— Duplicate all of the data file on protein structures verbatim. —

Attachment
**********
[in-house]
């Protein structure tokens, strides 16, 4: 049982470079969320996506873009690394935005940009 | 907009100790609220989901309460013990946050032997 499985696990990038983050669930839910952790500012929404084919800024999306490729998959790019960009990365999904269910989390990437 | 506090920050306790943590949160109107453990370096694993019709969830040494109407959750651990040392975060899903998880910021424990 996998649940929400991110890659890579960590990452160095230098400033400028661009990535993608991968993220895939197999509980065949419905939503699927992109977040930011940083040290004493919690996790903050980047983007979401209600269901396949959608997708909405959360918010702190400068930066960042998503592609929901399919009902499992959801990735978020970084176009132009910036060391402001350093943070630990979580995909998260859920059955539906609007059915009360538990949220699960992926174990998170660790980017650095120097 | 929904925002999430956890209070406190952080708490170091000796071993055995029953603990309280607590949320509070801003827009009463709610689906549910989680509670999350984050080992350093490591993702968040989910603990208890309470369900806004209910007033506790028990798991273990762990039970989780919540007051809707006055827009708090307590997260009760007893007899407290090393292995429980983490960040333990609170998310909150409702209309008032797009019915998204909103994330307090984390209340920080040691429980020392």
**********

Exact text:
[in-house]
């Protein structure tokens, strides 16, 4: 049982470079969320996506873009690394935005940009 | 907009100790609220989901309460013990946050032997 499985696990990038983050669930839910952790500012929404084919800024999306490729998959790019960009990365999904269910989390990437 | 506090920050306790943590949160109107453990370096694993019709969830040494109407959750651990040392975060899903998880910021424990 996998649940929400991110890659890579960590990452160095230098400033400028661009990535993608991968993220895939197999509980065949419905939503699927992109977040930011940083040290004493919690996790903050980047983007979401209600269901396949959608997708909405959360918010702190400068930066960042998503592609929901399919009902499992959801990735978020970084176009132009910036060391402001350093943070630990979580995909998260859920059955539906609007059915009360538990949220699960992926174990998170660790980017650095120097 | 929904925002999430956890209070406190952080708490170091000796071993055995029953603990309280607590949320509070801003827009009463709610689906549910989680509670999350984050080992350093490591993702968040989910603990208890309470369900806004209910007033506790028990798991273990762990039970989780919540007051809707006055827009708090307590997260009760007893007899407290090393292995429980983490960040333990609170998310909150409702209309008032797009019915998204909103994330307090984390209340920080040691429980020392």